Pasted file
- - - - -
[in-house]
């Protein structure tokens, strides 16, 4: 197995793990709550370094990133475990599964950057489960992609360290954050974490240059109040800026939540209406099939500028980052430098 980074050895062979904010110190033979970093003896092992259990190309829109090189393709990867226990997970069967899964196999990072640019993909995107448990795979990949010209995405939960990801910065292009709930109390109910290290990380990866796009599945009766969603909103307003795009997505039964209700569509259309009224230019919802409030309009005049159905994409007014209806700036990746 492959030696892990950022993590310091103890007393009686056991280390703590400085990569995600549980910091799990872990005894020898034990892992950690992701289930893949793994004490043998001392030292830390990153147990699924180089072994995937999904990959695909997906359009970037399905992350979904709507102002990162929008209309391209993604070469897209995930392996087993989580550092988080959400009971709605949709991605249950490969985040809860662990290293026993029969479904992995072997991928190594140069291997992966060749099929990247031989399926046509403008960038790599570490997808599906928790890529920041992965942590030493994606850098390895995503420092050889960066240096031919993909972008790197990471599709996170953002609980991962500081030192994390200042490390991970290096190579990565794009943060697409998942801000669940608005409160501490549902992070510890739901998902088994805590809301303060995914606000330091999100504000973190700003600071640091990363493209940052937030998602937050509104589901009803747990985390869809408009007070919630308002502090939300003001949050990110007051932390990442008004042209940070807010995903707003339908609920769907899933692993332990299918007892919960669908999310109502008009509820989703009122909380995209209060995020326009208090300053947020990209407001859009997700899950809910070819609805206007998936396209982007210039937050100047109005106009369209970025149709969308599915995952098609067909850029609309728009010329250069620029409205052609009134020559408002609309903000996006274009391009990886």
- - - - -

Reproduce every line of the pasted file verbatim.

[in-house]
């Protein structure tokens, strides 16, 4: 197995793990709550370094990133475990599964950057489960992609360290954050974490240059109040800026939540209406099939500028980052430098 980074050895062979904010110190033979970093003896092992259990190309829109090189393709990867226990997970069967899964196999990072640019993909995107448990795979990949010209995405939960990801910065292009709930109390109910290290990380990866796009599945009766969603909103307003795009997505039964209700569509259309009224230019919802409030309009005049159905994409007014209806700036990746 492959030696892990950022993590310091103890007393009686056991280390703590400085990569995600549980910091799990872990005894020898034990892992950690992701289930893949793994004490043998001392030292830390990153147990699924180089072994995937999904990959695909997906359009970037399905992350979904709507102002990162929008209309391209993604070469897209995930392996087993989580550092988080959400009971709605949709991605249950490969985040809860662990290293026993029969479904992995072997991928190594140069291997992966060749099929990247031989399926046509403008960038790599570490997808599906928790890529920041992965942590030493994606850098390895995503420092050889960066240096031919993909972008790197990471599709996170953002609980991962500081030192994390200042490390991970290096190579990565794009943060697409998942801000669940608005409160501490549902992070510890739901998902088994805590809301303060995914606000330091999100504000973190700003600071640091990363493209940052937030998602937050509104589901009803747990985390869809408009007070919630308002502090939300003001949050990110007051932390990442008004042209940070807010995903707003339908609920769907899933692993332990299918007892919960669908999310109502008009509820989703009122909380995209209060995020326009208090300053947020990209407001859009997700899950809910070819609805206007998936396209982007210039937050100047109005106009369209970025149709969308599915995952098609067909850029609309728009010329250069620029409205052609009134020559408002609309903000996006274009391009990886």